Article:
Later in the morning, thanks to the Internet, I found Ringo Starr and George Harrison singing the song, “Photograph.” I cried and sang along. Cried for Philip not coming back anymore, cried with the nostalgia of the music and those familiar voices.

I can’t get used to living here, while my heart is broke, my tears I cry for you. /I want you here to have and hold, as the years go by and we grow old and grey. /Now you’re expecting me to live without you, but that’s not something that I’m looking forward to.

Here’s the link to the song if you want to travel back to wherever that tune and those beautiful zany boys take you.

And here’s my good news. The audiobook version of Life with an Impossible Person is now available on Amazon, Audible, and iTunes. Or you can use this link. Please, go there and listen to the Free Audible Sample.

The narrator, Katya Jadwick, is an actress with an exceptional ability to place herself fully inside the characters and the story. We have collaborated throughout this last year as she worked on the recording. The result is a reading that has the power to move me to tears, laugh out loud, and ache with longing. Her performance lifts the words off the pages and gently carries the listener into the scenes and emotions of the book.

Katya also happens to be the grownup version of the little girl I met when she was three years old.  Philip carried her on his shoulders, sang, and recited poetry to her. We had the great good fortune to be close to her through her childhood, her teens, and into her young womanhood. She has infused her love for Philip and the depths of her soul into the reading, and, hence, touches the heart over and over again. This performance is a beautiful gift to me, and I believe to all who will listen. Katya’s reading is a spoken-word sunbeam sneaking through the curtains, lovingly illuminating Life with an Impossible Person. Heartfelt thanks, Katya.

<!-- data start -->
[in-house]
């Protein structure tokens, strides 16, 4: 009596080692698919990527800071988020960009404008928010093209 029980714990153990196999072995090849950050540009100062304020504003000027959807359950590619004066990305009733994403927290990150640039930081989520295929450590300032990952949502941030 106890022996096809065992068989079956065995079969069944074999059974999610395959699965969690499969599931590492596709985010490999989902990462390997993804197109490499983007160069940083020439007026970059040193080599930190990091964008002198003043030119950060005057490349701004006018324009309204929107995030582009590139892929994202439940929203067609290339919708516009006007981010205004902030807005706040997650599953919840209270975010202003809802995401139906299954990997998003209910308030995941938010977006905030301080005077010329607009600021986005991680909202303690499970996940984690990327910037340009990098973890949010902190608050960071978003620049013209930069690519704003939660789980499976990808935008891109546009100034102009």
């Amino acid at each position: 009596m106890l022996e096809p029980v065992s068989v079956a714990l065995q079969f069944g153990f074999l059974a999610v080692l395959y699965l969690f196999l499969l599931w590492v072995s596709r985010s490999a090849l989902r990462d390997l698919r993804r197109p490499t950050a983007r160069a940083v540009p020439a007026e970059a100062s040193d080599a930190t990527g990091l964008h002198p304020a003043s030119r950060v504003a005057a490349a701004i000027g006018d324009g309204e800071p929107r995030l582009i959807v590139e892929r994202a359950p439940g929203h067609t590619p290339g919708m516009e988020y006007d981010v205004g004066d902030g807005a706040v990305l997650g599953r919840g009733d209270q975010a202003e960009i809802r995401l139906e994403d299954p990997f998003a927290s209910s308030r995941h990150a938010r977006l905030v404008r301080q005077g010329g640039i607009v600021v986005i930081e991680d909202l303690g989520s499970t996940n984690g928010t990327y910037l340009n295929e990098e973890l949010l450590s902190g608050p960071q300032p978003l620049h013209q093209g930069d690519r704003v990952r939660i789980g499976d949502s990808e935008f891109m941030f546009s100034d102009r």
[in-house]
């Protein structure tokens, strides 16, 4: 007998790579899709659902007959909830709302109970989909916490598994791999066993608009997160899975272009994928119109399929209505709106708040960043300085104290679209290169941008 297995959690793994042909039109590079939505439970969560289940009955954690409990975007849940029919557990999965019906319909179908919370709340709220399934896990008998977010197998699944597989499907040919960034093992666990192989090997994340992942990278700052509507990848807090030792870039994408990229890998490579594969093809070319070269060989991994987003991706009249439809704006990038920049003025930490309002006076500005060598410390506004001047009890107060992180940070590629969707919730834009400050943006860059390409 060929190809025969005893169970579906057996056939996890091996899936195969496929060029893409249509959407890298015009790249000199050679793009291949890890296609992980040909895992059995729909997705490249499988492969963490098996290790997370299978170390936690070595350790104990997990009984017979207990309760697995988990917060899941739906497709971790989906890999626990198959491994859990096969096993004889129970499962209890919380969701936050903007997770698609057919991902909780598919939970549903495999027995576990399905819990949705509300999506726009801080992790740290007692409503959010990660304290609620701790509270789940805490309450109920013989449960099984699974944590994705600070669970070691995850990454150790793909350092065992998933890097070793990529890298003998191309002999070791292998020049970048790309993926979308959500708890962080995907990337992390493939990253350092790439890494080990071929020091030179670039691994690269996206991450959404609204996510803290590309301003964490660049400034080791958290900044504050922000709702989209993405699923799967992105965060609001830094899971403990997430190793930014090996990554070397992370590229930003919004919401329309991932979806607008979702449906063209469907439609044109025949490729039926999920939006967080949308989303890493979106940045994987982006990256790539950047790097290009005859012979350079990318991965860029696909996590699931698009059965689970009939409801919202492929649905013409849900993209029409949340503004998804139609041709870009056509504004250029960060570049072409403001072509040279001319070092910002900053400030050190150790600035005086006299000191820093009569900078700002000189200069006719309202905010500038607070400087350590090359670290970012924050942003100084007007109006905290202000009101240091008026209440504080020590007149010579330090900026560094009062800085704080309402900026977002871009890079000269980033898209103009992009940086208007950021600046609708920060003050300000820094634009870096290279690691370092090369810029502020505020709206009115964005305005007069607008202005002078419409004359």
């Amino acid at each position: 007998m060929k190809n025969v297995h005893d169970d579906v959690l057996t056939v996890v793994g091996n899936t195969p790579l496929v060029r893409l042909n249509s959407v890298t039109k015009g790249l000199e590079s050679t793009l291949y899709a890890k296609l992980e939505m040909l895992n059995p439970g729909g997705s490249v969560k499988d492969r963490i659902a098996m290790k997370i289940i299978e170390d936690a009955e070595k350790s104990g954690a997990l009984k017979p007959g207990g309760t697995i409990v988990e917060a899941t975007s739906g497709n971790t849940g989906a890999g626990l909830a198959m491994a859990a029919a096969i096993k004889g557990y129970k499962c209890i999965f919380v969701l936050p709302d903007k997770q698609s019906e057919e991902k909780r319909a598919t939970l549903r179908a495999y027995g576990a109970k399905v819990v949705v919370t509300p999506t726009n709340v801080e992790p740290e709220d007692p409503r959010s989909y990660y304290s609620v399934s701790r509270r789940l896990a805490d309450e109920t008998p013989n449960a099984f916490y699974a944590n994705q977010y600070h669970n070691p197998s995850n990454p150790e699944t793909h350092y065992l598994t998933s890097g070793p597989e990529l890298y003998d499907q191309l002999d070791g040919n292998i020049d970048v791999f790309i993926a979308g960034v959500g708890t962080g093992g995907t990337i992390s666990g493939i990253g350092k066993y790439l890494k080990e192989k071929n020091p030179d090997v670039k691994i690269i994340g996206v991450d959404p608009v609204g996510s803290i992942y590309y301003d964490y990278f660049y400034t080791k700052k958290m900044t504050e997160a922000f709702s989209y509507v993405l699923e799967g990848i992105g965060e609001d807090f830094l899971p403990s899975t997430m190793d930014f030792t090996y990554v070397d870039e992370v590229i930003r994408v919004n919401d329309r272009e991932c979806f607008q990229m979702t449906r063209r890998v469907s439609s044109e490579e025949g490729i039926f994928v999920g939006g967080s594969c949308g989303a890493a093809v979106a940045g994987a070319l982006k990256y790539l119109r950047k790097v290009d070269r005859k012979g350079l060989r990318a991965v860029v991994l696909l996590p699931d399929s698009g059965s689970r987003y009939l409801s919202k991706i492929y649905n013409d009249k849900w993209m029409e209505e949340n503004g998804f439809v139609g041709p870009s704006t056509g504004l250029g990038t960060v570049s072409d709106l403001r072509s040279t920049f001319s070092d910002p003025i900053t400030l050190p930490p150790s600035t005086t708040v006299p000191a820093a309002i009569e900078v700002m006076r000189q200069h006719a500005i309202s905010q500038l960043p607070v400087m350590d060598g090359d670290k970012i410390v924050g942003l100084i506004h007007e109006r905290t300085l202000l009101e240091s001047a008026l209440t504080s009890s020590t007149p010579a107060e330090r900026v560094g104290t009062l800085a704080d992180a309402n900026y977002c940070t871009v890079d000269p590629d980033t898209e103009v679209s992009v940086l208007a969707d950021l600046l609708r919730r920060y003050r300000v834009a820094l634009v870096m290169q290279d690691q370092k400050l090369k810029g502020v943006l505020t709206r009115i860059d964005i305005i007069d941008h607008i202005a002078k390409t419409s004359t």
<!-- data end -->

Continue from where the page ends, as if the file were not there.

Smoking Vicki


Another person in my building died last night. Living in a building for seniors, I am increasingly less shocked, if no less sorrowed, by death. Is this a good thing?

I didn’t know Vicki well. Still don’t know her last name. My friends and I referred to her as Smoking Vicki … This to distinguish her from the other Vicki With the Little Dog. That’s the way we remember names in an 11-story building filled with people who joke about memory loss.

Smoking Vicki – who sat in her car to smoke — was someone I learned to look for. Someone I stopped to talk with. She had answers to my practical problems or questions: Where do I go to buy new tires? What time should I get to the courthouse to avoid waiting for hours to register my car? Where’s the closest UPS store? The cheapest carwash?

But I also gave her my book when I learned that her husband had died, too, years back. She read it, sitting in her car, smoking, and crying. Commiserating about the challenges of caring for complicated and difficult men as they made their way towards death, we laughed through our tears. We talked of picking up the pieces, of carrying on when the reason for carrying on had died.

Smoking Vicki was ready for a laugh, a story, a frustration. She was kind, thoughtful. There for those in need. She drove and sat in the emergency room with a resident after he’d fallen off his horse. Went to the store for Saltines or Fresca when stomach flu’s hit. Always aware of what was going on in the building and who needed what. No big deal. No flap. No hesitation. Ready to help with words and deeds.